Matt Welch, president of the Manchester Monarchs, has been with the New Hampshire franchise for 15 years. Going from an AHL team that hoisted the Calder Cup last spring to an ECHL franchise this season was not without hiccups.

“It was an adjustment for our fans and our market,” Welch said. “People were sad to see the AHL go. But what we found is that hockey-family feel you have at the arena, that community feel, it ended up transferring over to the ECHL. It was more about the people in the seats than the people on the ice.”

Average attendance for the Monarchs dropped from 5,621 as an AHL franchise to 4,622 in their first ECHL season.

In Adirondack, Petrovek saw a similar drop from 3,642 for the Flames to 2,462 with the Thunder. He said keeping ticket prices at the same level turned out to be a mistake.

“We learned a lesson,” he said. “For this upcoming season, we’ve dramatically overhauled pricing.”

Petrovek said he’s already spoken with a few people interested in putting a team in Portland and is happy to help behind the scenes, but that he would not be part of any group. He also said the ECHL schedule for next season is already in place so the 2017-18 season is “where everybody should be looking.”

The NHL is expected to announce a decision before the June draft on possible expansion to Las Vegas and Quebec City. That could open up franchise possibilities in both the ECHL and AHL. Currently all 30 NHL teams have AHL affiliation agreements through next season. About the only scenario under which Portland would host an AHL team next season – assuming the sale goes through – would be a lame-duck year with the Coyotes should the Tucson Convention Center not be ready for hockey this fall.

The Quebec Major Junior Hockey League – which played eight years in Lewiston – isn’t a likely option, according to a league official.

“We are happy with where our 18 teams are located and are not looking at relocating them,” said Photi Sotiropoulos, the director of communications for the QMJHL, in an email.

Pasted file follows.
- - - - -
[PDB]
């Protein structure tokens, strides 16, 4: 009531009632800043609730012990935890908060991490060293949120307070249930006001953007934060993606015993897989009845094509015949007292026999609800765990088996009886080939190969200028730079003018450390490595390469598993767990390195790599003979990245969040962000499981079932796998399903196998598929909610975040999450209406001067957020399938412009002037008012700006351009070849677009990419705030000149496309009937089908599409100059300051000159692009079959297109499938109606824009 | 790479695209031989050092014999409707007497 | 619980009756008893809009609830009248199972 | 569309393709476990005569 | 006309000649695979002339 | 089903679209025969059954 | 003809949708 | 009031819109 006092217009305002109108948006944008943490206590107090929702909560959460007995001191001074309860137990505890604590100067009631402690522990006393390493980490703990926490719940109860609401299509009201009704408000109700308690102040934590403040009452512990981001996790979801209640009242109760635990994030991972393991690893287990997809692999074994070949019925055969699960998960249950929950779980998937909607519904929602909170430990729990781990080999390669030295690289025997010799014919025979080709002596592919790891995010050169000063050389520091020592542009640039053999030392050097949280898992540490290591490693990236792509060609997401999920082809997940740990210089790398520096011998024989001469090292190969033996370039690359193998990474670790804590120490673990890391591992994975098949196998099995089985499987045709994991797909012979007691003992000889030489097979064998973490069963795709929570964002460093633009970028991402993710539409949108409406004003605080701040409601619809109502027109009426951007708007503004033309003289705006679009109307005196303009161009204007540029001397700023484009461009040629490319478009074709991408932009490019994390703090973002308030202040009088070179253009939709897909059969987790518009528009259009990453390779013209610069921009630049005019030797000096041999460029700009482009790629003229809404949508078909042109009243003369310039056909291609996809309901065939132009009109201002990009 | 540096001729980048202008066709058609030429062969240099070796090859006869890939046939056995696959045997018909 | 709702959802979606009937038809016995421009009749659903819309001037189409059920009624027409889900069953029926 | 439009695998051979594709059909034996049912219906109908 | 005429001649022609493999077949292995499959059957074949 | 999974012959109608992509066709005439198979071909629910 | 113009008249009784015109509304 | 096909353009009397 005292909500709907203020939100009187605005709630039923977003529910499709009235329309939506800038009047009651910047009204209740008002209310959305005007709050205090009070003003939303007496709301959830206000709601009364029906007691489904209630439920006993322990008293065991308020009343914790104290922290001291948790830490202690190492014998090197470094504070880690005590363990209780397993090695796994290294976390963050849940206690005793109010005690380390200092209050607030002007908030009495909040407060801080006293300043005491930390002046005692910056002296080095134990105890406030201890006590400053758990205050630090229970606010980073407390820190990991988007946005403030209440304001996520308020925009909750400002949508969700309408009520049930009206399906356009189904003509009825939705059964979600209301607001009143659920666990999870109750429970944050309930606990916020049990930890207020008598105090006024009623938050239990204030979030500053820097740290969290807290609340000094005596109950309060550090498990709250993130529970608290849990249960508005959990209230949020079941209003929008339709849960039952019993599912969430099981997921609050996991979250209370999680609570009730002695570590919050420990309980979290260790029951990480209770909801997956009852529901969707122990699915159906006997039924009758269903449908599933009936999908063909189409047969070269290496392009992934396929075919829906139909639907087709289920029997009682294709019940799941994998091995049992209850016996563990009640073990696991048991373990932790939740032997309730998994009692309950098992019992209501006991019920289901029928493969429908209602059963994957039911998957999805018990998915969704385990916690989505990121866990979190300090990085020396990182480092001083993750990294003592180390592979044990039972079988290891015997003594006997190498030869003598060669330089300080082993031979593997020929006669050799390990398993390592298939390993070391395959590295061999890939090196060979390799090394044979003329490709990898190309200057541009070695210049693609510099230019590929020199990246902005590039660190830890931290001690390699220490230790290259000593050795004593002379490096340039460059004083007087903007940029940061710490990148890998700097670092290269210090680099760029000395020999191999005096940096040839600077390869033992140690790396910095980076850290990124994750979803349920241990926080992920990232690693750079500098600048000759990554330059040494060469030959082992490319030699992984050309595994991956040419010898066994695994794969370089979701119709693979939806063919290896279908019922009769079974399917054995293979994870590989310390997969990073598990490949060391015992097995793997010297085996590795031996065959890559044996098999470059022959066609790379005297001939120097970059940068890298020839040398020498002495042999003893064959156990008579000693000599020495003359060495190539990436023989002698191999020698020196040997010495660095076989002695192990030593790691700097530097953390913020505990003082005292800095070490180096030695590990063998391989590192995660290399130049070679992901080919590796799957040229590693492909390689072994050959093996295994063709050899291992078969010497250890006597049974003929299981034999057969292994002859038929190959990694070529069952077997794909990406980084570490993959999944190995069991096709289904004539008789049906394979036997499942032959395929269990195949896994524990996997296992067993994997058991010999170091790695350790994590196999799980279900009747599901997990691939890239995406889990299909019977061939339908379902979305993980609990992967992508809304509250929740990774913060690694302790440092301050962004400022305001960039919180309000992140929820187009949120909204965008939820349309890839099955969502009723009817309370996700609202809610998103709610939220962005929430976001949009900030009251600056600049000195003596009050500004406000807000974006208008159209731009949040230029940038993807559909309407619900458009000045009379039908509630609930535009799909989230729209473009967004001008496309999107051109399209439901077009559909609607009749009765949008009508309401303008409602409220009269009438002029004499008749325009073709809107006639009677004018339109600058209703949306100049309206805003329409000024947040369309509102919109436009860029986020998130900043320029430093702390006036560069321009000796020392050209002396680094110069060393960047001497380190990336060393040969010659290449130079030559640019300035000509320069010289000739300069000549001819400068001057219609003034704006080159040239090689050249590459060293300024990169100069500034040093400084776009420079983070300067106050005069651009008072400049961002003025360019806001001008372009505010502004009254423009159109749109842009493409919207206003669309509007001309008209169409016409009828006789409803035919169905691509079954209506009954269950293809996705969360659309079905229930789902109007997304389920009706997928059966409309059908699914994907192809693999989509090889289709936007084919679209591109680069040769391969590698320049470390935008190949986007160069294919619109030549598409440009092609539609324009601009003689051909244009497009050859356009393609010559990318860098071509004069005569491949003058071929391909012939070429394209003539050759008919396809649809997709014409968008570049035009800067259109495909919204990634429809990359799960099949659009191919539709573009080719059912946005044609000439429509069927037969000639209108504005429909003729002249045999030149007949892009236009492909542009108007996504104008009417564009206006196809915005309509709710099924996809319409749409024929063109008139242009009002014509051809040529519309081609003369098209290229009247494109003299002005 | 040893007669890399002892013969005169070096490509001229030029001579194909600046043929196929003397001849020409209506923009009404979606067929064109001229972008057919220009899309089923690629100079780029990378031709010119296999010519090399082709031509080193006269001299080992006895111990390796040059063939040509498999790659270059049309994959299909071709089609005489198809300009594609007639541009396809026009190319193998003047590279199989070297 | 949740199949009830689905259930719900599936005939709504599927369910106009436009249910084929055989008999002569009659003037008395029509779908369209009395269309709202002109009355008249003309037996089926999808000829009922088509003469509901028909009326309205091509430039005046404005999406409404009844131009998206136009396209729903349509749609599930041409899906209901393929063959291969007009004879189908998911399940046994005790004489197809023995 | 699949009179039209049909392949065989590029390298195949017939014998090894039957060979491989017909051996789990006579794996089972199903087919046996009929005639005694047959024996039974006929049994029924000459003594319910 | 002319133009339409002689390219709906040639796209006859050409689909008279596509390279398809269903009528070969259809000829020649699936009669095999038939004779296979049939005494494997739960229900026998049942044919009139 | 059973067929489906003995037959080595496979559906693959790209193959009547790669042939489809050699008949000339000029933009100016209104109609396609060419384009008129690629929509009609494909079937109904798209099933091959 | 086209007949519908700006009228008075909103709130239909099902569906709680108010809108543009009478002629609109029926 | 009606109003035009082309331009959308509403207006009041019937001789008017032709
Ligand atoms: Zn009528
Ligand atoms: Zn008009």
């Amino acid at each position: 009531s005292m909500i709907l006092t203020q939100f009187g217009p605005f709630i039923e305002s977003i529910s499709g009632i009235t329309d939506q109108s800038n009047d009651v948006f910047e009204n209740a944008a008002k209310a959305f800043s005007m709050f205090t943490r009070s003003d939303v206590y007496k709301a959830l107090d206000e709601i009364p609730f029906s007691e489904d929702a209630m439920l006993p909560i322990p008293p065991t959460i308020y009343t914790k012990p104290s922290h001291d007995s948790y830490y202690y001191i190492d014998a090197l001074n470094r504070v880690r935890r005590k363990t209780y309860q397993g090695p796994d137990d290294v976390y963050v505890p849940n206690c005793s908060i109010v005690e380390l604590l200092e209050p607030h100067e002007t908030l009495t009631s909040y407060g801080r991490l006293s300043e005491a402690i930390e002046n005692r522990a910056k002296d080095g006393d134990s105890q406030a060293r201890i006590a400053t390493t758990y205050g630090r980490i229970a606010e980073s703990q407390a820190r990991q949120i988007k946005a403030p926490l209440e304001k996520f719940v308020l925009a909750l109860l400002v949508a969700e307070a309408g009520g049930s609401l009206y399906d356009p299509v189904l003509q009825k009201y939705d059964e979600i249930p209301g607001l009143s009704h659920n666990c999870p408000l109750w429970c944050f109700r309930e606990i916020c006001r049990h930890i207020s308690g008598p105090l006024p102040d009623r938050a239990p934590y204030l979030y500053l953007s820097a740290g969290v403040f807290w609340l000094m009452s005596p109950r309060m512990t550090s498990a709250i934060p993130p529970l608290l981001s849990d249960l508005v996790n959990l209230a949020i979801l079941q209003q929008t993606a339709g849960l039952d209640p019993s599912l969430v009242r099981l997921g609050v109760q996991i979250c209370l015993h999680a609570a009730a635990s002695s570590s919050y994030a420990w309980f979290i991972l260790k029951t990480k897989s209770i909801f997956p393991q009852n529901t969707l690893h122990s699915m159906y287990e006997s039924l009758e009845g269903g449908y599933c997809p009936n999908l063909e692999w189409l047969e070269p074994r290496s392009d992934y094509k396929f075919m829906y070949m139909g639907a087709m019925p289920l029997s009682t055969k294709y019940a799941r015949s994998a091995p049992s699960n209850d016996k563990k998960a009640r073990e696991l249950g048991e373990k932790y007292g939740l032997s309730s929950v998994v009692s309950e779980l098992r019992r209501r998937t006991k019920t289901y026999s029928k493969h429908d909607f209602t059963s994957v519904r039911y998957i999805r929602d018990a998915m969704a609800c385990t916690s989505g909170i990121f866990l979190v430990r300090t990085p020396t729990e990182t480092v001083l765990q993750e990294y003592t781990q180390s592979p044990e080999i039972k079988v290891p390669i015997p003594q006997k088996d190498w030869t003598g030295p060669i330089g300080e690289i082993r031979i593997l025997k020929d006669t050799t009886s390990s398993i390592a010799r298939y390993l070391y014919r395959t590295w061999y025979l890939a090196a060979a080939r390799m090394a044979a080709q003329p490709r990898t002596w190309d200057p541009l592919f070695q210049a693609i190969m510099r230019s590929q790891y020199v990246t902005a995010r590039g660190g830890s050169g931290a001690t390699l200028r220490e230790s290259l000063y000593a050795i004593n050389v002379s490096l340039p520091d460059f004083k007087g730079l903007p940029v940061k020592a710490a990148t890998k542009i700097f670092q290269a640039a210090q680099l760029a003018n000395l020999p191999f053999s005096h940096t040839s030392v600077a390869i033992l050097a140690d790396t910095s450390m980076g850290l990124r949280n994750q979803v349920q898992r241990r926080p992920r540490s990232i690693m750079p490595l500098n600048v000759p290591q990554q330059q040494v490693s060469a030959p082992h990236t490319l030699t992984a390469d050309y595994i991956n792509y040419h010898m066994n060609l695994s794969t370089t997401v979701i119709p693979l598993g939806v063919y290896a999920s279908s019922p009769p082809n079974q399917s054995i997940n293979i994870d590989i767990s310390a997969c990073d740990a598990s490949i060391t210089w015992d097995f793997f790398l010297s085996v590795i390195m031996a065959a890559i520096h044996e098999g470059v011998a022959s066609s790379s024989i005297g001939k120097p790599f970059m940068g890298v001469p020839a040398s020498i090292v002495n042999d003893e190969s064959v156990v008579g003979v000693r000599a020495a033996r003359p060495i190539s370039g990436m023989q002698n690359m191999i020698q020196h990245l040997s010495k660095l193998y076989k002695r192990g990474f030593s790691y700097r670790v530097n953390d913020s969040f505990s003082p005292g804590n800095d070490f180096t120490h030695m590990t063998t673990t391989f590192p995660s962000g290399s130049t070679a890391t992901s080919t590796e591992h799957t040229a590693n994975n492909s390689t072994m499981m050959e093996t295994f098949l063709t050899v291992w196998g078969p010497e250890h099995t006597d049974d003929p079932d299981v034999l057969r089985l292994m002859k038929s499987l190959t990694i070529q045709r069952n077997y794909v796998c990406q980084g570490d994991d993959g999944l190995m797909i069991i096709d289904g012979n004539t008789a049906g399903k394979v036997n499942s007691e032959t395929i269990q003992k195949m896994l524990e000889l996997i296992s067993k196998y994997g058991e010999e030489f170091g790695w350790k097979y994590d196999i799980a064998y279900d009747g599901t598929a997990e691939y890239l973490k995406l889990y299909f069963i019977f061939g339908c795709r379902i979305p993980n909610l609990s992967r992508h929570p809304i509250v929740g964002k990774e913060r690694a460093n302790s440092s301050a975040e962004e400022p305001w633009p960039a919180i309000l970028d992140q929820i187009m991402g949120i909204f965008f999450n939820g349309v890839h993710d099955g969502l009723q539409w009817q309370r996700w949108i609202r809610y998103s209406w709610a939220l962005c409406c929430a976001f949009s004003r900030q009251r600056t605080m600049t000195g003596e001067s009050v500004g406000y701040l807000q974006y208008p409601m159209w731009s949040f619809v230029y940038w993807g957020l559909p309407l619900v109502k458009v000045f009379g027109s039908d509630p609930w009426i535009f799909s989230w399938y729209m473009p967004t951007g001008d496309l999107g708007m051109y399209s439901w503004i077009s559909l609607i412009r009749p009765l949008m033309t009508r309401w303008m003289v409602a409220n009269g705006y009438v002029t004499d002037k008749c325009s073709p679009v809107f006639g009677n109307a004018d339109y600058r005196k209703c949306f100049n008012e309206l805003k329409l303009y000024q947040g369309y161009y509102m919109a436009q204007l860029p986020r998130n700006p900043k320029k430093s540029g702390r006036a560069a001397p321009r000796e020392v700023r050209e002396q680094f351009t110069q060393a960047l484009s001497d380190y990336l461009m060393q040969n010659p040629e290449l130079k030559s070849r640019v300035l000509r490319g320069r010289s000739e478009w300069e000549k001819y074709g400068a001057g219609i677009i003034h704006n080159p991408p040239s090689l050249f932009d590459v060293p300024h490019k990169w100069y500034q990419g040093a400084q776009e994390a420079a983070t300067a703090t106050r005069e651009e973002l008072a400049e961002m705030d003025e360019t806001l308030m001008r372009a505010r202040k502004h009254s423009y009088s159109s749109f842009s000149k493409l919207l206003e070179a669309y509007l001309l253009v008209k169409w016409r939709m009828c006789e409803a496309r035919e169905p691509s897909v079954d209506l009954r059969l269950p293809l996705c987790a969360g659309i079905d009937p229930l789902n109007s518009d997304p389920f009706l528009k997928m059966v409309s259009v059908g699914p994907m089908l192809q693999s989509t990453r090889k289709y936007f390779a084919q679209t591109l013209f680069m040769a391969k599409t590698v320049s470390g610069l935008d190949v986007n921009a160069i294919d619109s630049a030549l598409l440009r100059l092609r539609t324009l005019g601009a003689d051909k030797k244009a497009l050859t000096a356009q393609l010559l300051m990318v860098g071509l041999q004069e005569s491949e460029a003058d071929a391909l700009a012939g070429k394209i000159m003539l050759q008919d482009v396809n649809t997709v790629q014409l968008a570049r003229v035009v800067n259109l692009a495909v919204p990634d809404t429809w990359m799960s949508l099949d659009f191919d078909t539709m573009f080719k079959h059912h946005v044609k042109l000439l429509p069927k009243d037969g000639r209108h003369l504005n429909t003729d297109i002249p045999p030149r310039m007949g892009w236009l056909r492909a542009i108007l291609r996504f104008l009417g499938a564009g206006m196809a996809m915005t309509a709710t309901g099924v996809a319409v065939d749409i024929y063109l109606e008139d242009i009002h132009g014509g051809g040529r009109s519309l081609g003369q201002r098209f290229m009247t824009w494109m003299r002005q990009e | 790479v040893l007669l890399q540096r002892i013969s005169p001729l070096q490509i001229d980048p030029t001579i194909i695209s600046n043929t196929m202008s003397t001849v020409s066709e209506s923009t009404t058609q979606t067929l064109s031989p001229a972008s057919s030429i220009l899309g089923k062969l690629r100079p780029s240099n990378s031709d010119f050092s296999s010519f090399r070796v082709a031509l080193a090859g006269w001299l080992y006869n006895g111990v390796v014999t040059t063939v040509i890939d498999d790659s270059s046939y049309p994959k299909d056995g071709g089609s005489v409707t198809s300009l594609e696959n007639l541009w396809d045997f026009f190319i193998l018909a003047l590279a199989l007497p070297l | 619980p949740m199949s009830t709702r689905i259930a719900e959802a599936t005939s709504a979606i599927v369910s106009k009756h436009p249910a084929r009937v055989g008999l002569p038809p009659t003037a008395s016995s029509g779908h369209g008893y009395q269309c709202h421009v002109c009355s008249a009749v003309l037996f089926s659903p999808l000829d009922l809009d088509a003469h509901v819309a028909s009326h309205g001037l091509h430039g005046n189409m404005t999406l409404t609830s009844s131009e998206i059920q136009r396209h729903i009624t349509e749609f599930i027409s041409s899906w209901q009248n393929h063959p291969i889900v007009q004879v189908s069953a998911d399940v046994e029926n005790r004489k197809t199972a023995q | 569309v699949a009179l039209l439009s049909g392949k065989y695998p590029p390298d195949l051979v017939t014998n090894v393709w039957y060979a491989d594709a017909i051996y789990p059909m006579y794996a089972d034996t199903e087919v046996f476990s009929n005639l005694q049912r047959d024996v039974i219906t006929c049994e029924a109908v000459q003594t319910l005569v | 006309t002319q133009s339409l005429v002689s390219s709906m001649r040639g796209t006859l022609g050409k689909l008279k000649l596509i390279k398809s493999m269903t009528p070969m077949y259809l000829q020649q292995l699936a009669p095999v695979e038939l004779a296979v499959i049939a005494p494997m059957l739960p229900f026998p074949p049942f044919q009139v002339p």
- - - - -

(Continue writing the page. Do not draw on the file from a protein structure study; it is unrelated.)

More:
Jack McDonald, the athletic director at the University of New England in Biddeford, said the Pirates’ departure could open up dates at Cross Insurance Arena for college basketball and hockey teams.

“Particularly the local Division III schools,” he said. “And it would provide opportunities for the student-athletes, and students and parents to spend the day in Portland.”

McDonald said he already “had preliminary discussions” with arena officials about playing hockey games there. He has been working with Bowdoin, Colby and the University of Southern Maine to form a Beanpot-type hockey tournament that could be played in Portland.

McDonald said the Pirates’ absence opens up possibilities to more tournaments like that, or to more high school games.

“I think it can be a combination of the two,” he said. “I don’t think you can replace the tradition of the Pirates but you can give a whole lot of people a fun experience.”

Former Pirates players continued to react Thursday with disappointment at news of the team leaving for Springfield.

“I’ve been thinking about it all day,” said Andrew Brunette. “It’s sad and terrible.”

“I’m shocked and disappointed for the town,” said Kent Hulst.

Both hope that professional hockey will return in some form.

“It would have to be the right people to come in, the right team and an organization that realizes it’s a small community that loves its hockey team and supports it,” Hulst said.

Brunette, now an assistant coach with the Minnesota Wild, said that he had more fun playing in Portland than in any other city.

“I’m not sure what the options are there,” he said, “but I hope the Pirates name stays in Portland for the next franchise that is lucky enough to move in there.”

Staff Writer Mike Lowe contributed to this report.